American Record Guide
, December 2000
"Joan Trimble, an Irish composer who died in Dublin from pancreatic cancer on August 13 at the age of 85 just as I was finishing this review, gives Percy Grainger more than run for his money. And the album is just the ticket the traditionalists who feel the need for a fresh, creative, superbly crafted sound in their lives.
"Almost all of this music, is folk-inspired. Perhaps I'm just Percy Graingered out at the moment, but Trimble strikes me as even more inventive in her modulations and harmonic progressions. Underneath it is a vivaciousness that's infectious but not overbearing. She calls attention to the music, not to the cleverness-or, as the liner notes put it so well, 'She believed in letting the tune speak for itself, enhanced by the right chord in the right place, but unimpeded by superfluous accompaniment for its own sake.' In the ditties for two pianos, Hunt and Holmes capture an extremely broad range of emotions and styles, from a toe-tapping reel in Buttermilk Point and lively but graceful hop-jig in The Humors of Carrick to the melting adagio recitative and Scotch snap of The Green Bough and the original melodies and formal structure of the three-movements Sonatina for Two Pianos. Trimble also makes brilliant use of each of the two pianos, making audible the differences between them, even though the engineers have recorded them 'two spoons in a drawer' with instruments tucked into one another, players facing each other, and no stereo separation. She fills the Phantasy Trio with soulful upward sweep and plenty of counterpoint interplay among violin, cello, and piano. The Pastorale, along with several other selections, are original tunes, but this one is a hommage to Poulenc that's such a fool-proof imitation of the Frenchman infected with Irish accent that it would have made Francis hoot with delight.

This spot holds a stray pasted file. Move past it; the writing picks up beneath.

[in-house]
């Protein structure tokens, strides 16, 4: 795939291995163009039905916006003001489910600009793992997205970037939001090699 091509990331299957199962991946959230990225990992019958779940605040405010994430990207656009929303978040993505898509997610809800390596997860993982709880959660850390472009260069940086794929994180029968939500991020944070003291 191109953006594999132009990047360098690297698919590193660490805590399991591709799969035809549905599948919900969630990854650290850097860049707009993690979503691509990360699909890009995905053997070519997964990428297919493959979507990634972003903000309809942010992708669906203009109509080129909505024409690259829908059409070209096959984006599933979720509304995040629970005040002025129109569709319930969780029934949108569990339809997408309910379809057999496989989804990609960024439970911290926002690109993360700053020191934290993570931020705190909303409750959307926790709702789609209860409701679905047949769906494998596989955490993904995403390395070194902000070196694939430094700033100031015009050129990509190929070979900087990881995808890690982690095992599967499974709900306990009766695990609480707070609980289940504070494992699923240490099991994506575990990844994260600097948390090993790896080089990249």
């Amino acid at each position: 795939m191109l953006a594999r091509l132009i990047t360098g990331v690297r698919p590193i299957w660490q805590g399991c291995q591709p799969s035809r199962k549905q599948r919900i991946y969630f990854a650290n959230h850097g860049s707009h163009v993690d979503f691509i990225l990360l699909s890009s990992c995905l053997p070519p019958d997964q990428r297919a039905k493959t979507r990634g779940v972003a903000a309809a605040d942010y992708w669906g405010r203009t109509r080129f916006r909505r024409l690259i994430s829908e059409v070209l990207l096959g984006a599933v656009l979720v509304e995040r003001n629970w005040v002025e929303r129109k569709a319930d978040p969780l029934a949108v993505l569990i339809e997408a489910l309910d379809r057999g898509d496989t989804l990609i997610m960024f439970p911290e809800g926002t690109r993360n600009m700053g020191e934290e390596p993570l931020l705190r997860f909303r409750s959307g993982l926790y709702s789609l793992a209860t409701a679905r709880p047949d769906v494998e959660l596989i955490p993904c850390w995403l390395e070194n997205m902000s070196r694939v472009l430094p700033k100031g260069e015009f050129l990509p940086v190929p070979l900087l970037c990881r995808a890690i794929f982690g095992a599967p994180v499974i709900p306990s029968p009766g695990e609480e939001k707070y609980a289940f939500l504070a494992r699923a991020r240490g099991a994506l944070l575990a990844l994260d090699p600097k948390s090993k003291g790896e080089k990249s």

"The songs sung by Bardon are presented as a three-movement suite-fast, slow, fast. The County Mayo is a four-movement suite of songs. In both, the inventive piano work not only has a life of its own but calls attention to the singer's line."